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Evergreen

18 EVERGREEN Autumn

18 EVERGREEN Autumn Shaping the English Language The English language is a rich tapestry of words that have been garnered over centuries — from many different languages and cultures. Its luxury is its constant evolution. Remember your favourite books and how, through words, they transport you to another world, maybe another time, with their depth and descriptions. Much of our language has been derived from Latin, some from French (cul-de-sac), others from India (bungalow). But have you ever given much thought to how words have come about, or to some of the individuals who have helped shape our language? Today most new words or meanings are appearing via technology, such as the internet and social media, but in the 16th and 17th centuries the English language was still relatively new, fresh and less rigid. Then it was ripe for the authors of the age to create new words, phrases and expressions which have today become commonplace. We accept these for what they are, but we give little thought to their origins. It is thought that there are now more than one million words in the English language of which the Oxford English Dictionary lists over 170,000 current, together with more than 47,000 which are obsolete. However, the average English person will probably use only about 25,000 to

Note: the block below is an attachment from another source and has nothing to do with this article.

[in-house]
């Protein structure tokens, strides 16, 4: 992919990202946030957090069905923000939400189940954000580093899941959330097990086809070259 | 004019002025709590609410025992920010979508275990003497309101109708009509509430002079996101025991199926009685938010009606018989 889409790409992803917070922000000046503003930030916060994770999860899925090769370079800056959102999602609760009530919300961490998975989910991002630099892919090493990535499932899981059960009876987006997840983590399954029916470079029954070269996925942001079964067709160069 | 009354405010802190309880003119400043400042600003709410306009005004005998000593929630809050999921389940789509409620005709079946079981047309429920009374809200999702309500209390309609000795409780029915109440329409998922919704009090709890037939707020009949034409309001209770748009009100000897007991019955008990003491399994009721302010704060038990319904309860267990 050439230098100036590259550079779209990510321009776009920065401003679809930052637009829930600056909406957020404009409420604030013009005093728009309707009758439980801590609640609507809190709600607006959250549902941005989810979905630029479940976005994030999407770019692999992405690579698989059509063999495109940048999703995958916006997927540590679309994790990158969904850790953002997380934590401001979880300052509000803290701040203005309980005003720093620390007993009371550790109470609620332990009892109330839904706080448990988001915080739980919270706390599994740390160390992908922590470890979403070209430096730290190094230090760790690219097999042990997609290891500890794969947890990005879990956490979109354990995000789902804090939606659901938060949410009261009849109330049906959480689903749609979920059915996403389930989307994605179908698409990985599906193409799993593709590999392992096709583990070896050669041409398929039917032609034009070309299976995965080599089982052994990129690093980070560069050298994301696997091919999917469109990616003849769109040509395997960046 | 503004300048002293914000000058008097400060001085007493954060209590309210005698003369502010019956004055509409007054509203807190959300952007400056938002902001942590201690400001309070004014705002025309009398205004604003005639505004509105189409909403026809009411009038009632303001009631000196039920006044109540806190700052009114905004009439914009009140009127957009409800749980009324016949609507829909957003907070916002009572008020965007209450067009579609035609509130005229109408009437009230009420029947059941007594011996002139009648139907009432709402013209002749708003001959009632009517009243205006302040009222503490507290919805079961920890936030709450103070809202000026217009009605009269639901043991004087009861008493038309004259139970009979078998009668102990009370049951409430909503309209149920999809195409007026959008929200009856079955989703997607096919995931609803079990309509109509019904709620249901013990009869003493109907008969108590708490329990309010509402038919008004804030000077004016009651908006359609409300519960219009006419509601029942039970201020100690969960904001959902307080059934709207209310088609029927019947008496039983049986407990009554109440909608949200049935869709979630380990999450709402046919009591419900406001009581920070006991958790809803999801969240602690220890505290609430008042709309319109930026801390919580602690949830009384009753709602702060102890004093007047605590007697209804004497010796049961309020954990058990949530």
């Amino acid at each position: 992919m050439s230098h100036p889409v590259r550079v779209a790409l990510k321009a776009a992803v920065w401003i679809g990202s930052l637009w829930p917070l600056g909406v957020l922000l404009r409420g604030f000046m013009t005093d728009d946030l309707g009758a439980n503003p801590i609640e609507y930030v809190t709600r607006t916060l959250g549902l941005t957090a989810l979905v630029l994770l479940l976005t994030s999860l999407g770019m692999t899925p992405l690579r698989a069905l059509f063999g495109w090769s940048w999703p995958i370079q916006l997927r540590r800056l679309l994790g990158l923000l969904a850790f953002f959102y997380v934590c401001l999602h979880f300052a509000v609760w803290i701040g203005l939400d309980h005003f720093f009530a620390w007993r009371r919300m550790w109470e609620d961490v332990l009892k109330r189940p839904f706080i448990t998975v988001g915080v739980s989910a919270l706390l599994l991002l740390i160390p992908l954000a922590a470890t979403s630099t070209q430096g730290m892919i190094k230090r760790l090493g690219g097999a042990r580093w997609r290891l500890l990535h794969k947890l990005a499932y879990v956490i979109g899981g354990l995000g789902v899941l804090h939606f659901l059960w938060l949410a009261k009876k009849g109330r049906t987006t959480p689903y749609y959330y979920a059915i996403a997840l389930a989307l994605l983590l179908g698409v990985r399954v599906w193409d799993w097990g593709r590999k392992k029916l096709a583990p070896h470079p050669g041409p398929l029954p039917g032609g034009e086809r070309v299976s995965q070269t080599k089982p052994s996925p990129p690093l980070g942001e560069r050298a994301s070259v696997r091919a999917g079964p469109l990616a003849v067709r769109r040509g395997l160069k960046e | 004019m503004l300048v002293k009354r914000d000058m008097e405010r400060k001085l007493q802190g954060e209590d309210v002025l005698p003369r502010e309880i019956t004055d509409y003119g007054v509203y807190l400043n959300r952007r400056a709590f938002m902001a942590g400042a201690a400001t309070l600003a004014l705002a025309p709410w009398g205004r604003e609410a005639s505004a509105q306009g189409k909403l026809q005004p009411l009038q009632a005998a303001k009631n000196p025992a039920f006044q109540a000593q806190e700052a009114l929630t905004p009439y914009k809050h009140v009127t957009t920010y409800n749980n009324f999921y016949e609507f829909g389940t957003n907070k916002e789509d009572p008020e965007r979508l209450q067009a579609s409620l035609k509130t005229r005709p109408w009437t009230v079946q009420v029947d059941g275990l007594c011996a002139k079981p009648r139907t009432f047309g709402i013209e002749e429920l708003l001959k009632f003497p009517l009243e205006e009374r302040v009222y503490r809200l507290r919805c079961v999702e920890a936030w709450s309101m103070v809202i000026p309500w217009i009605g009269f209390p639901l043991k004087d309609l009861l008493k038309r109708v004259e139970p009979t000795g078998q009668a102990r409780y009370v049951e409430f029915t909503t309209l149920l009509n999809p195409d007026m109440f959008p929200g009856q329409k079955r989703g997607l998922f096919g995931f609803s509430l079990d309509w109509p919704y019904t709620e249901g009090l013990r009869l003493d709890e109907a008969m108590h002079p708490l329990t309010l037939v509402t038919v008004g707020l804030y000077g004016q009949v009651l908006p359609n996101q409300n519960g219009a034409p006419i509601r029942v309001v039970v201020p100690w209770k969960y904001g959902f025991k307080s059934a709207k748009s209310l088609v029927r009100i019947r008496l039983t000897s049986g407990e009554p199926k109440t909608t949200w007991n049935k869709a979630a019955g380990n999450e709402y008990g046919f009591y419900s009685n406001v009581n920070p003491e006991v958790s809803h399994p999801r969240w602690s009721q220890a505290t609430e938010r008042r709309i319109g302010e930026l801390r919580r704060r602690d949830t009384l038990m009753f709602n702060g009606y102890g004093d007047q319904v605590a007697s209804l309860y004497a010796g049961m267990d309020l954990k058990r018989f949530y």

2017 EVERGREEN 19 John Milton John Donne Ben Jonson 30,000 of these, although they will probably know more, but just not use them regularly — if at all. Words are essential tools for life, but they have also evolved over the years, some in quite interesting ways. Back formation has created: laze from lazy and beg from beggar. Imitating the sounds made brings us: quack, hiss and buzz. Another form comes from contracting phrases: goodbye is a contracted form of “God-be-with-you” and hello stems from “whole-be-thou” (from Old English). You can have “day’s eye”, which became daisy, whilst “fourteen-night” became fortnight. Many words are named after people connected with something (these are called eponyms) — one of the most famous probably being the sandwich, named after the Earl of Sandwich. Others have undergone quite an evolution to become the words we use today — a good example was the Arabic word “naranj” which, through a quite convoluted evolution, became the Old French word “pomme d’orange” and, finally, our own orange. More incredibly, though, are those words that have completely changed their meanings over time. Nice originally meant foolish or stupid, only taking on its current pleasant meaning during the 18th century; brave once meant cowardice; and counterfeit used to mean a legitimate copy! When looking back to words’ creation it is to the great writers of the 16th and 17th century that we look. At this time new words were being introduced with great frequency in literary works, together with new forms of existing ones, new negative forms, new compounds and new meanings. The greatest English wordsmiths of the time were John Milton who, it was said, created more than 600; Ben Jonson upwards of 500; John Donne over 300; and William Shakespeare in excess of 200. These neologists (wordsmiths) can be seen to have created about 1,700 words. So where

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